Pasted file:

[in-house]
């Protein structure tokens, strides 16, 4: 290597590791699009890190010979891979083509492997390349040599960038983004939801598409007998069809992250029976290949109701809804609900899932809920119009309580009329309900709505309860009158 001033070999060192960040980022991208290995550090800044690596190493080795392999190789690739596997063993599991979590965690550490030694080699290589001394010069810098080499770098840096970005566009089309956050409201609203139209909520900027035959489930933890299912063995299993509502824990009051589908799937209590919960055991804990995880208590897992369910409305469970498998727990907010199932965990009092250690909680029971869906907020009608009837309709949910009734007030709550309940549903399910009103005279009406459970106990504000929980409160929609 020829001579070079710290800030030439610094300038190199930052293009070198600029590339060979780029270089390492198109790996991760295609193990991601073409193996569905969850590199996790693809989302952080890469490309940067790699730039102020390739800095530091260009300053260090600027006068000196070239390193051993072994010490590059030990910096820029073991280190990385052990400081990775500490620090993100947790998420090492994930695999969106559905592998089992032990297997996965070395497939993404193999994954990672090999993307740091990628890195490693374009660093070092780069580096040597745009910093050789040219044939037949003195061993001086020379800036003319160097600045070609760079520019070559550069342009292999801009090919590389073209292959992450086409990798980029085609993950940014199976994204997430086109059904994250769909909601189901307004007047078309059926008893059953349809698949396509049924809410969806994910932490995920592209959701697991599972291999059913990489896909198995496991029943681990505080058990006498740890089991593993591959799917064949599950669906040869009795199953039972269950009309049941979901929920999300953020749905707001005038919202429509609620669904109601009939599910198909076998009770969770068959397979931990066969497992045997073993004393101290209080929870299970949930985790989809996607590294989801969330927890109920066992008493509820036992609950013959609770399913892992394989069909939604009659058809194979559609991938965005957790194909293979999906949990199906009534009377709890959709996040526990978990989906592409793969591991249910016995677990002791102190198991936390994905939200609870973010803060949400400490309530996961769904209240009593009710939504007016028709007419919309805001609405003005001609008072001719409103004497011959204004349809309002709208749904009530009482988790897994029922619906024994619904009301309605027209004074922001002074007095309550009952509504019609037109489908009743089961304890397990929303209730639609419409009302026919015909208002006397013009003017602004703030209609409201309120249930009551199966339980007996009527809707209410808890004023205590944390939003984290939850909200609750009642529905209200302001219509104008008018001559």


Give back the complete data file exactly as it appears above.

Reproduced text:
[in-house]
């Protein structure tokens, strides 16, 4: 290597590791699009890190010979891979083509492997390349040599960038983004939801598409007998069809992250029976290949109701809804609900899932809920119009309580009329309900709505309860009158 001033070999060192960040980022991208290995550090800044690596190493080795392999190789690739596997063993599991979590965690550490030694080699290589001394010069810098080499770098840096970005566009089309956050409201609203139209909520900027035959489930933890299912063995299993509502824990009051589908799937209590919960055991804990995880208590897992369910409305469970498998727990907010199932965990009092250690909680029971869906907020009608009837309709949910009734007030709550309940549903399910009103005279009406459970106990504000929980409160929609 020829001579070079710290800030030439610094300038190199930052293009070198600029590339060979780029270089390492198109790996991760295609193990991601073409193996569905969850590199996790693809989302952080890469490309940067790699730039102020390739800095530091260009300053260090600027006068000196070239390193051993072994010490590059030990910096820029073991280190990385052990400081990775500490620090993100947790998420090492994930695999969106559905592998089992032990297997996965070395497939993404193999994954990672090999993307740091990628890195490693374009660093070092780069580096040597745009910093050789040219044939037949003195061993001086020379800036003319160097600045070609760079520019070559550069342009292999801009090919590389073209292959992450086409990798980029085609993950940014199976994204997430086109059904994250769909909601189901307004007047078309059926008893059953349809698949396509049924809410969806994910932490995920592209959701697991599972291999059913990489896909198995496991029943681990505080058990006498740890089991593993591959799917064949599950669906040869009795199953039972269950009309049941979901929920999300953020749905707001005038919202429509609620669904109601009939599910198909076998009770969770068959397979931990066969497992045997073993004393101290209080929870299970949930985790989809996607590294989801969330927890109920066992008493509820036992609950013959609770399913892992394989069909939604009659058809194979559609991938965005957790194909293979999906949990199906009534009377709890959709996040526990978990989906592409793969591991249910016995677990002791102190198991936390994905939200609870973010803060949400400490309530996961769904209240009593009710939504007016028709007419919309805001609405003005001609008072001719409103004497011959204004349809309002709208749904009530009482988790897994029922619906024994619904009301309605027209004074922001002074007095309550009952509504019609037109489908009743089961304890397990929303209730639609419409009302026919015909208002006397013009003017602004703030209609409201309120249930009551199966339980007996009527809707209410808890004023205590944390939003984290939850909200609750009642529905209200302001219509104008008018001559």